By Jake Donovan
The good news for Josesito Lopez is that his two-fight losing streak has come to an end. The bad news is that the manner in which he returned to the win column will come with much debate.
An accidental headbutt brought about an anti-climactic ending to an intriguing main event at Fantasy Springs Casino in Indio, California. Mike Arnaoutis overcame a hostile crowd to push the house fighter to the brink, only for Lopez to prevail by way of technical decision after eight rounds of action.
Scores were 76-75 and 77-74 (twice) for Lopez, though it can easily be argued that the judges weren't quite on their A-game with those tallies.
Neither was Lopez for that matter, and by his own admission.
"I wasn't myself tonight," Lopez said after the FoxSports 1-televised bout, in perhaps the most fitting comment of the evening.
The action began slow, with both fighters trying to figure out the other. Lopez fought mainly behind his jab, though also without a true power shot in the fight as most of his right hands were arm punches carrying little impact.
Conversely, Arnaoutis was more aggressive at several points in this fight than he has been in several years. The 34-year old former 140 lb. contender treated the night at his last shot at relevance, the type of sense of urgency that didn't seem to hit Lopez until late in the fight.
By then, the local favorite had already suffered a shock knockdown and was - to the naked eye - in danger of landing on the wrong end of one of the year's biggest upsets. A stiff right jab from Arnaoutis buckled Lopez' knees and put him on the canvas for the lone knockdown of the night.
Lopez shook off the blow, but still took a few rounds to wake up and punch his way back into the fight. That moment didn't come until late in the fifth round, when a series of power shots caused a now-confident Arnaoutis to back off for the first time in the fight.
However, momentum continued to sway over the second half of the contest. Arnaoutis grew bolder with each passing round, while Lopez struggled to find answers.
The lone point in the fight in which Arnaoutis found himself under siege was late in the seventh round. Lopez put a little more behind his punches, trapping Arnaoutis on the ropes and targeting the body.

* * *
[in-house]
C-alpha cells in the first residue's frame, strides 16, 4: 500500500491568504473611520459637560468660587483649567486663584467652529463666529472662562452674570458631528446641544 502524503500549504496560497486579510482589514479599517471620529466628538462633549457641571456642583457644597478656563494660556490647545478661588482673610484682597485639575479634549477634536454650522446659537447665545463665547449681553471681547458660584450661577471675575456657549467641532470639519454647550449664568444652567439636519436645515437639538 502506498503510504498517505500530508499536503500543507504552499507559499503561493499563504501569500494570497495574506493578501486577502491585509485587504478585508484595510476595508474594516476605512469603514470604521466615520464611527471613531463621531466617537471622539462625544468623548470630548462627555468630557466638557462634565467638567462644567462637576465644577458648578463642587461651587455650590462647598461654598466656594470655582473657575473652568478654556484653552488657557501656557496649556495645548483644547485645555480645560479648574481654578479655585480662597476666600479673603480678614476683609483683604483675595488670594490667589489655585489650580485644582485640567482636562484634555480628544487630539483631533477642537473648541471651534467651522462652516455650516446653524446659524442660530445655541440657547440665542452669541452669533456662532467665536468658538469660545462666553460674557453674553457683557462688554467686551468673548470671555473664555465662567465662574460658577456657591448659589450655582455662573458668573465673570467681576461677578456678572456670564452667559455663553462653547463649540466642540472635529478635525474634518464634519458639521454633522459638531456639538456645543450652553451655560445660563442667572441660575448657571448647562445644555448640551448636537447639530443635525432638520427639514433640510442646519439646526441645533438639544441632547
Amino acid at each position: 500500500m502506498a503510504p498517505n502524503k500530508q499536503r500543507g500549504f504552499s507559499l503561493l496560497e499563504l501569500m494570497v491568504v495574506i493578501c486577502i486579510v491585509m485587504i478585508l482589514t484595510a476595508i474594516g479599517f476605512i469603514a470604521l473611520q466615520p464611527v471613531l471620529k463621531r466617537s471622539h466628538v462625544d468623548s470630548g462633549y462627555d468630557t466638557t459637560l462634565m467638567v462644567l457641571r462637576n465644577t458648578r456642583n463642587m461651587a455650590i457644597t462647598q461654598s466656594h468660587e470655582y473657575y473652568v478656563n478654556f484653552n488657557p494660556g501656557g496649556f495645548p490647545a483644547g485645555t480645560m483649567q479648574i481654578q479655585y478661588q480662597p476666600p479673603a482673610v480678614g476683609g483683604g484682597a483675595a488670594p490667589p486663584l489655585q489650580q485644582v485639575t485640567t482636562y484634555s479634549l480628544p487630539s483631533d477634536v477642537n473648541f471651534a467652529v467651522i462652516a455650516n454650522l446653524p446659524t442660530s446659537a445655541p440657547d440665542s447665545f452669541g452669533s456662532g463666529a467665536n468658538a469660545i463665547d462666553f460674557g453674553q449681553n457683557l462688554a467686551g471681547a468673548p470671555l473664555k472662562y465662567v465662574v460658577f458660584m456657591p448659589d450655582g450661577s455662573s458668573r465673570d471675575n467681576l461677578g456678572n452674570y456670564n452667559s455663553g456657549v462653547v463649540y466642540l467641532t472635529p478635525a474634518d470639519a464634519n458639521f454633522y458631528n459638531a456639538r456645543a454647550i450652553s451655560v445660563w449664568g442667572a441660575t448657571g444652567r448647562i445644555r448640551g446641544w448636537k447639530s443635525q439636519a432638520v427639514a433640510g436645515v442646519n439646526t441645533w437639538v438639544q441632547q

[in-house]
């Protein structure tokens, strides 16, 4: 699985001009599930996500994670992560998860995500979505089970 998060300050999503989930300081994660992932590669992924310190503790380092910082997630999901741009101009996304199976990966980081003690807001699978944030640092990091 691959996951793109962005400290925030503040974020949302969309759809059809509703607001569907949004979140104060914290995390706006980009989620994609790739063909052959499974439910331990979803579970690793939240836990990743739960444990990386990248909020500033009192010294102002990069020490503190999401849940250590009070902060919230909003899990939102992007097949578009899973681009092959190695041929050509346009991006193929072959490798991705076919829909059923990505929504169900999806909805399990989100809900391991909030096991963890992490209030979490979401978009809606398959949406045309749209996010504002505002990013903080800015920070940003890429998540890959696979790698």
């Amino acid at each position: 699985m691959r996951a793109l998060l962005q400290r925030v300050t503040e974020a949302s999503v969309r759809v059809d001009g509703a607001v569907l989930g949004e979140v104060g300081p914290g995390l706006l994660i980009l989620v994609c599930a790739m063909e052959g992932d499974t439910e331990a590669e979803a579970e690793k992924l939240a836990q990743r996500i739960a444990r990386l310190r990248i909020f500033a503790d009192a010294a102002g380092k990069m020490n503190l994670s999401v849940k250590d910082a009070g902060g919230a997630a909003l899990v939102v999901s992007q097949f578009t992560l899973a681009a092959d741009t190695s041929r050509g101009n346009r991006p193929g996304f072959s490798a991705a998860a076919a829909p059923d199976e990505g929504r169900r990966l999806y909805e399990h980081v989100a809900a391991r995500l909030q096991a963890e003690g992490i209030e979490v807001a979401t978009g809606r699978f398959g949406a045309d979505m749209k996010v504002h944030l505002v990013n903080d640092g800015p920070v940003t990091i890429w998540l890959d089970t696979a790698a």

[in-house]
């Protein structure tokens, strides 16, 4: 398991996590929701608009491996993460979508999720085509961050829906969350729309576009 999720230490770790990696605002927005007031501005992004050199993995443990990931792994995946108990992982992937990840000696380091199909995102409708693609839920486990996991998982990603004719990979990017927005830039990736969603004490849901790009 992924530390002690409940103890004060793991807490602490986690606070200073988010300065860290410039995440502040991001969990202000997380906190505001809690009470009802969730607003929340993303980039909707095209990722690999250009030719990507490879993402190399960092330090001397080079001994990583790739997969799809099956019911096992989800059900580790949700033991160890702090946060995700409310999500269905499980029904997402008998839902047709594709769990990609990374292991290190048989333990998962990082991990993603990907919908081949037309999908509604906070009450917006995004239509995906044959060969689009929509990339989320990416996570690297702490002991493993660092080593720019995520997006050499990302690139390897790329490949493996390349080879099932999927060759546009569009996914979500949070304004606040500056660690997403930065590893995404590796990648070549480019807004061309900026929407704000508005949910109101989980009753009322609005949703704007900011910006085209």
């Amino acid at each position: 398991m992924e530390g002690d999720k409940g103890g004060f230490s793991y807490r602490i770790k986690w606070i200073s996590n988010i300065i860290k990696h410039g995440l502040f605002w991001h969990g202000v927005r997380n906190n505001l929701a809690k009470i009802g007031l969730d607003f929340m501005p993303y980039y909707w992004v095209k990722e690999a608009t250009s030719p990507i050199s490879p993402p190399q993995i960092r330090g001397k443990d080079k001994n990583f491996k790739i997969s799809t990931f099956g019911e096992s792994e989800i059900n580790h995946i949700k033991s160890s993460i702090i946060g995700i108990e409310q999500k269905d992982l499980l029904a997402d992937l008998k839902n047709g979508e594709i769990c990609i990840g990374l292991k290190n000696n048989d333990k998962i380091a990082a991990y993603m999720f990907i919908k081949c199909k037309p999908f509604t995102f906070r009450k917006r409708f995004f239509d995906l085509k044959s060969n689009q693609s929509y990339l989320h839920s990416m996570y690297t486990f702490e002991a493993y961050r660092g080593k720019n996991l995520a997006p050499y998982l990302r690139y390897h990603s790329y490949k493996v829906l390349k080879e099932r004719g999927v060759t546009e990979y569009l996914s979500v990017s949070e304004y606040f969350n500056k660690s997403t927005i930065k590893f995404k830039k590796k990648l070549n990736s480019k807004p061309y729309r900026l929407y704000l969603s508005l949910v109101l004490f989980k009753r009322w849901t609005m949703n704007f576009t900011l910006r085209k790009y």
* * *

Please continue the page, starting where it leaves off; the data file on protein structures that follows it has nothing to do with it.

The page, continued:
The Californian carried the energy over into the eighth round, one of his best of the fight but also a round that led towards an anti-climactic result. An accidental headbutt left Arnaoutis with a deep, gushing cut over his left eye. The wound was examined by the ringside physician, but appeared as if the fighter himself opted out of the fight, thus putting his fate in the hands of three judges while on his opponent's home turf.
Suffice to say, he leaves California a losing fighter for the third straight time. If there was ever such a thing as a moral victory to be gained, though, it was on this night.
"I don't know what happened, to be honest," Arnaoutis (24-10-2, 11KO) said after the fight. "I would like chance to fight Lopez again."
For the first time in years, he earned the right to return to the contender level rather than just show up as an opponent for hire.
Lopez (31-6, 18KO) wins for the first time since his upset stoppage win over Victor Ortiz in June '12, though in a bout in which he was trailing on the cards. Ortiz was forced to quit on his stool due to a severely broken jaw. Two straight knockout losses have followed, losing in one-sided fashion to Saul Alvarez last September and then suffering a 6th round stoppage in a Fight of the Year-level brawl with Marcos Maidana this past June.
Friday evening produced a return to the win column, though in a performance that raises even more questions.